June 7, 2021 | ISSUE 59
The Week at P2
Huge new addition to our Scientific Advisory Board: Professor Vânia Leite.

“With Vania now on our SAB, we benefit from her deep expertise in the field of cosmetology and her amazing background in the global business of cosmetics,” said P2 CEO, Neil Burns. “Hers is the sort of experience and perspective that is unique and incredibly enriching for us.

Read more about this inspirational thought-leader in the field of cosmetics by clicking the button below.
Source: L'Oreal
Image source: NYX
Sources: Moodie Davitt Report, Guerlain, Trendencias
Gentle Exfoliating Facial Cleaner
  1. Measure out ingredients in Phase A and begin heating to 60-65C. 
  2. Combine Phase B ingredients in a separate beaker and heat to 60-65°C or until melted. 
  3. Add Phase B ingredients to Phase A and mix until homogeneous mixture formed.  
  4. Cool batch to 40°C and add Phase C and mix until homogeneous. Adjust pH if necessary.

A gentle, exfoliating facial scrub to remove dirt, impurities leaving skin fresh and soft.

The Scoop
Last week, United Airlines announced that it is planning to reintroduce supersonic passenger travel by the end of the decade. Readers of a certain vintage may remember that the last supersonic passenger flights ceased in 2003 with the retirement of the venerable Concorde jet service operated by British Airways and Air France. The new jetliners, with a planned 88 seats each, are being developed by the aptly named, Boom Technology, Inc., a Denver-based company. The jet will be able to fly at Mach 1.7 (1.7 X the speed of sound) – which  means London to New York in 3.5 hours and Los Angeles to Tokyo in 6 hours. Sign me up! Having spent a significant portion of my waking and sleeping hours on airplanes over the years, I am more than ready for the return of this travel option which, for a few decades prior to Concorde’s retirement, was taken for granted – at least for transatlantic travel.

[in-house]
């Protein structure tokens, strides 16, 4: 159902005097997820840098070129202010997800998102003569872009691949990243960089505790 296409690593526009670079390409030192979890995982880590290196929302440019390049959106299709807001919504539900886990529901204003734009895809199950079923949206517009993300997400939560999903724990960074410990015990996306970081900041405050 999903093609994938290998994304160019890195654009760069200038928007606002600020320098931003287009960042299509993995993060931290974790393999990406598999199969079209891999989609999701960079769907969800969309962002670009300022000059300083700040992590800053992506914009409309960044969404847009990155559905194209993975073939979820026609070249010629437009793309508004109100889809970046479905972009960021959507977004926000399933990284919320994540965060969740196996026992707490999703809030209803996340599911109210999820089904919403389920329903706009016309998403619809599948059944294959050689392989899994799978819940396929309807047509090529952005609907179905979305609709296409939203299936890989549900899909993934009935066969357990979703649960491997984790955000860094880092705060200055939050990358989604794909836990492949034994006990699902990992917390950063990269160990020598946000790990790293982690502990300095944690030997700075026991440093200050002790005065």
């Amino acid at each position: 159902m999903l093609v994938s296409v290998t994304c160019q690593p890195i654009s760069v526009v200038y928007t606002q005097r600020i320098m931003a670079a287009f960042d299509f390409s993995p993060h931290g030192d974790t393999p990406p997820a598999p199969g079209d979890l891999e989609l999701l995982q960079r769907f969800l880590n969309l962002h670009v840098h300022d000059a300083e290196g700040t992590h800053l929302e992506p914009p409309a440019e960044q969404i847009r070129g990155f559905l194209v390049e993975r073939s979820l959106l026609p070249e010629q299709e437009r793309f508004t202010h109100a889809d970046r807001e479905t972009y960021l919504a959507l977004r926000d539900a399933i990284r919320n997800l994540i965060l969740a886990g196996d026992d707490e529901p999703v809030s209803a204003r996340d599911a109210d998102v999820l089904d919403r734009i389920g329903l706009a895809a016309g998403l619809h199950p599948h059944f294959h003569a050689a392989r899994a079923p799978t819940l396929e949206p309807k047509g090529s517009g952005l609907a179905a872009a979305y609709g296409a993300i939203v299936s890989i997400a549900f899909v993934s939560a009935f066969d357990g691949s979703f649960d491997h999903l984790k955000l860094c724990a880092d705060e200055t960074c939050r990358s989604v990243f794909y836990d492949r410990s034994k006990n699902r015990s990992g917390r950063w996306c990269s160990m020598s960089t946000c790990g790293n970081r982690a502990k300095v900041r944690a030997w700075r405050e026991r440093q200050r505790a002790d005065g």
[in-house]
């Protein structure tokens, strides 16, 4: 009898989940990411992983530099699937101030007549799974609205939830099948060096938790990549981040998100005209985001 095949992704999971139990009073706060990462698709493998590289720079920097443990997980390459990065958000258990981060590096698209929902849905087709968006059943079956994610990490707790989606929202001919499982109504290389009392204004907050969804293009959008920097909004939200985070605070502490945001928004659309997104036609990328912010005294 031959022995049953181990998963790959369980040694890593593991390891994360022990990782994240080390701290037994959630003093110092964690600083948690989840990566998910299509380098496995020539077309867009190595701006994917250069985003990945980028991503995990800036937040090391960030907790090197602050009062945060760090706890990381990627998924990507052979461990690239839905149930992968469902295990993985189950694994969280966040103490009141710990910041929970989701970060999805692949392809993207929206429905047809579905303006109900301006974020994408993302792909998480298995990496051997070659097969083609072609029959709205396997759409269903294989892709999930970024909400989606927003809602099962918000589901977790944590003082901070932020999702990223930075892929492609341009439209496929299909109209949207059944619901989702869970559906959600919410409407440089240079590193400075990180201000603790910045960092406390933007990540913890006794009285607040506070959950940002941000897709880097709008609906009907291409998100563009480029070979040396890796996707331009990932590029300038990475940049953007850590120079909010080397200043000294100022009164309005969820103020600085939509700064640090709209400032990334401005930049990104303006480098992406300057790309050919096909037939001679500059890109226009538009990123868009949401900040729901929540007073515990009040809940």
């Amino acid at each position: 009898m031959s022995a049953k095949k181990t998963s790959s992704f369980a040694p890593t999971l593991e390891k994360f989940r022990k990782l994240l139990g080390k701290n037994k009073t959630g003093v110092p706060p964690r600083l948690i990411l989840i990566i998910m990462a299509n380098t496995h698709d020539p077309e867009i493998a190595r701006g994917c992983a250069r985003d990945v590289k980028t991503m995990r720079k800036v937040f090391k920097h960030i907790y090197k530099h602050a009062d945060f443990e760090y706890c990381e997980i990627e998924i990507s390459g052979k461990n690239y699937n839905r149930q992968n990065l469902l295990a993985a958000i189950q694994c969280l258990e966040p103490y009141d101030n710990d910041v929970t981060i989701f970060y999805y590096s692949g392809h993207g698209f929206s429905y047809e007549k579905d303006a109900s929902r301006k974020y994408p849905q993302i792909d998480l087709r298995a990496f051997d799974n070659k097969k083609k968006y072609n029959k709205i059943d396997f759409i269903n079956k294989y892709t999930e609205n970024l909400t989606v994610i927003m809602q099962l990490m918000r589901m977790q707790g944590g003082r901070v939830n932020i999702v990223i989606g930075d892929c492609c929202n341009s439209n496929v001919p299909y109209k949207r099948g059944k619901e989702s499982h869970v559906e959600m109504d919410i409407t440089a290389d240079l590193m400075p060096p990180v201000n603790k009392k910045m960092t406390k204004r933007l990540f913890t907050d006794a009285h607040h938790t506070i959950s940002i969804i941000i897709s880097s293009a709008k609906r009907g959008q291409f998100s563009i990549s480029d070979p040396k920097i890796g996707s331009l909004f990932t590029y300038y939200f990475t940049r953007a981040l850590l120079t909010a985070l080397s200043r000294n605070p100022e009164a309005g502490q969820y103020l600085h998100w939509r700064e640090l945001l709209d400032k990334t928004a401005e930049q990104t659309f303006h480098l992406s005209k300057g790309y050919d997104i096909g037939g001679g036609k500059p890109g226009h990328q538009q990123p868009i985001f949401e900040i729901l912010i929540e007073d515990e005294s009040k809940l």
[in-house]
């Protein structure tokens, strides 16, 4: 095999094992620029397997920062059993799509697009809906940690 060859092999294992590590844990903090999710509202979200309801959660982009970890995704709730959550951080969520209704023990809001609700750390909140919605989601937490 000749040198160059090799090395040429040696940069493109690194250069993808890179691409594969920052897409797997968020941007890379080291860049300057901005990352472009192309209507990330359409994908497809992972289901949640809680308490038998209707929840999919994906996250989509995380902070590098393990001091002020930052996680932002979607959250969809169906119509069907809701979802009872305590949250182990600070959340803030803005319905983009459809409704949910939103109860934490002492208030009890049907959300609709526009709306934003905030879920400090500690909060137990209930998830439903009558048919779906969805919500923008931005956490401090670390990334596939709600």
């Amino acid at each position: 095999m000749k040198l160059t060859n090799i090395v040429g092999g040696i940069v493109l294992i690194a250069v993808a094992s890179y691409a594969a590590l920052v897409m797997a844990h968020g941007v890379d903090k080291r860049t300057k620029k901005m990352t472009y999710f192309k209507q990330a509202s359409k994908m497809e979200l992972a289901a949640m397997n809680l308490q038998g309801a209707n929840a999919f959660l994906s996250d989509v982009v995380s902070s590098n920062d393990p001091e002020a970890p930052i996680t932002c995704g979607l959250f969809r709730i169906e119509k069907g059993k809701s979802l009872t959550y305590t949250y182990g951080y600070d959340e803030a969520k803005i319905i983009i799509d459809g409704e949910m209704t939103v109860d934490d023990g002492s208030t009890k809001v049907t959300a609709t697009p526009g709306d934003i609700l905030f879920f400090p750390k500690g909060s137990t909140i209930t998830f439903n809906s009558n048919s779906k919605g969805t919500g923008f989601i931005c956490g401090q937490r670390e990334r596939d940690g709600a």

Now, inevitably there are concerns about the noise and all the fuel that supersonic travel involves. However, advances in carbon fiber technology and propulsion systems will enable much quieter and more efficient planes, according to Boom, who last year announced an engines partnership with Rolls Royce. The actual sonic boom, however, is a matter of physics which can’t readily be engineered away. And you have to admire Boom Technology for owning it in its name. The next phase of supersonic travel will be on “Boom jets” and that’s the way it’s going to be – as one might imagine the marketing philosophy of the company and United. They could have gone with, say, Whisper Flight or Mercury Aerotech, or some other more anodyne appellation. Boom, I think may appeal to the sort of early adopter/power-user who flies into London to close an acquisition and then back to New York to tuck the kids into bed. If, to you, Boom sounds a bit Gordon Gekko-ish, but you’d still like to move around the world at a reasonable pace, stick around. If your market segment is big enough, Sylph Technologies can’t be far behind. 
For me, owning it, is a refreshingly honest approach, and so Boom gets my appreciation and dollars for that first flight into Heathrow. That’s the scoop for this week. 
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